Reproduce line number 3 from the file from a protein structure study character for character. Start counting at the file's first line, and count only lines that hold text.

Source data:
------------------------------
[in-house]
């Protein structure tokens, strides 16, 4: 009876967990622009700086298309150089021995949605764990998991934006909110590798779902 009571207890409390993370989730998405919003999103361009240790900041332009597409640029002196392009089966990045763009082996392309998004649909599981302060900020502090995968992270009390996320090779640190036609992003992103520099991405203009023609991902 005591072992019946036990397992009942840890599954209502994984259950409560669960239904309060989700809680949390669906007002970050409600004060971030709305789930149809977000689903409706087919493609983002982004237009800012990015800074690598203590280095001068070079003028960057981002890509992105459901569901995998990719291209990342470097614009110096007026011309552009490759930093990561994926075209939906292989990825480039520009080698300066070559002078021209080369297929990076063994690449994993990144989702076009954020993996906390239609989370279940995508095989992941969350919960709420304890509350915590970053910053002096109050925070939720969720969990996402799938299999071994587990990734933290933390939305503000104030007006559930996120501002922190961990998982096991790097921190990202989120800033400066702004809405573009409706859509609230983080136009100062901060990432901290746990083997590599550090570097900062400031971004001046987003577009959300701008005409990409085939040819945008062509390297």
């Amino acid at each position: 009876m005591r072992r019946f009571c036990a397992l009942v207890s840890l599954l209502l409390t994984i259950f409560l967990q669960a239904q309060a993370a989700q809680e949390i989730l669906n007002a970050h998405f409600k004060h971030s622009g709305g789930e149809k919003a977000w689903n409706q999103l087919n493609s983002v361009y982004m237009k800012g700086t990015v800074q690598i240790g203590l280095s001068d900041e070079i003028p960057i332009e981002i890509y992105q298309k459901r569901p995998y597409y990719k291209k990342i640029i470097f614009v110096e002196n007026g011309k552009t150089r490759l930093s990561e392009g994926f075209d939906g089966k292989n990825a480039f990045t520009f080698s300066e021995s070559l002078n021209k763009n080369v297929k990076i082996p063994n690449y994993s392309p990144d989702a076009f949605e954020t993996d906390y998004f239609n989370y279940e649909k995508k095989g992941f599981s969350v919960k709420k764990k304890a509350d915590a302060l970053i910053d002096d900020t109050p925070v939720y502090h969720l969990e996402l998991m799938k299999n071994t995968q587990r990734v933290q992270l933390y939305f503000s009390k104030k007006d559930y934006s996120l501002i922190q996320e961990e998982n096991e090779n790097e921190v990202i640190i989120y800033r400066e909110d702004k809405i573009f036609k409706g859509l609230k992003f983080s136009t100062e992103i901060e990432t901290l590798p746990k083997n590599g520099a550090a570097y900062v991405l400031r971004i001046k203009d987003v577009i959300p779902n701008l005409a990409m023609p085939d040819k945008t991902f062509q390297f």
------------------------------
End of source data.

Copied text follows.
């Amino acid at each position: 009876m005591r072992r019946f009571c036990a397992l009942v207890s840890l599954l209502l409390t994984i259950f409560l967990q669960a239904q309060a993370a989700q809680e949390i989730l669906n007002a970050h998405f409600k004060h971030s622009g709305g789930e149809k919003a977000w689903n409706q999103l087919n493609s983002v361009y982004m237009k800012g700086t990015v800074q690598i240790g203590l280095s001068d900041e070079i003028p960057i332009e981002i890509y992105q298309k459901r569901p995998y597409y990719k291209k990342i640029i470097f614009v110096e002196n007026g011309k552009t150089r490759l930093s990561e392009g994926f075209d939906g089966k292989n990825a480039f990045t520009f080698s300066e021995s070559l002078n021209k763009n080369v297929k990076i082996p063994n690449y994993s392309p990144d989702a076009f949605e954020t993996d906390y998004f239609n989370y279940e649909k995508k095989g992941f599981s969350v919960k709420k764990k304890a509350d915590a302060l970053i910053d002096d900020t109050p925070v939720y502090h969720l969990e996402l998991m799938k299999n071994t995968q587990r990734v933290q992270l933390y939305f503000s009390k104030k007006d559930y934006s996120l501002i922190q996320e961990e998982n096991e090779n790097e921190v990202i640190i989120y800033r400066e909110d702004k809405i573009f036609k409706g859509l609230k992003f983080s136009t100062e992103i901060e990432t901290l590798p746990k083997n590599g520099a550090a570097y900062v991405l400031r971004i001046k203009d987003v577009i959300p779902n701008l005409a990409m023609p085939d040819k945008t991902f062509q390297f």